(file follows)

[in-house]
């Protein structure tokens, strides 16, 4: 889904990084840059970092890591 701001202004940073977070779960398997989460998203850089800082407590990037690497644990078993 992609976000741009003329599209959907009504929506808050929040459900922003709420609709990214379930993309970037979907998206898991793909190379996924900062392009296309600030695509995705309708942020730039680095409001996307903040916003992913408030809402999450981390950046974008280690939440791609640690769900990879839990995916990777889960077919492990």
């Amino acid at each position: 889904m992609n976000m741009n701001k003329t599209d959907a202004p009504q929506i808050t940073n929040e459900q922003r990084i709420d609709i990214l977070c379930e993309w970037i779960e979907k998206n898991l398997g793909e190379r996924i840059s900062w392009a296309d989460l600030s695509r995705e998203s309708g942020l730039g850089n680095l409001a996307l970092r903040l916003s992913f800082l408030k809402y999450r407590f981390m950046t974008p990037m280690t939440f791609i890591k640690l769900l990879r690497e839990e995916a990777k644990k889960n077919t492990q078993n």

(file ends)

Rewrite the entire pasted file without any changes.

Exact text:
[in-house]
């Protein structure tokens, strides 16, 4: 889904990084840059970092890591 701001202004940073977070779960398997989460998203850089800082407590990037690497644990078993 992609976000741009003329599209959907009504929506808050929040459900922003709420609709990214379930993309970037979907998206898991793909190379996924900062392009296309600030695509995705309708942020730039680095409001996307903040916003992913408030809402999450981390950046974008280690939440791609640690769900990879839990995916990777889960077919492990």
């Amino acid at each position: 889904m992609n976000m741009n701001k003329t599209d959907a202004p009504q929506i808050t940073n929040e459900q922003r990084i709420d609709i990214l977070c379930e993309w970037i779960e979907k998206n898991l398997g793909e190379r996924i840059s900062w392009a296309d989460l600030s695509r995705e998203s309708g942020l730039g850089n680095l409001a996307l970092r903040l916003s992913f800082l408030k809402y999450r407590f981390m950046t974008p990037m280690t939440f791609i890591k640690l769900l990879r690497e839990e995916a990777k644990k889960n077919t492990q078993n």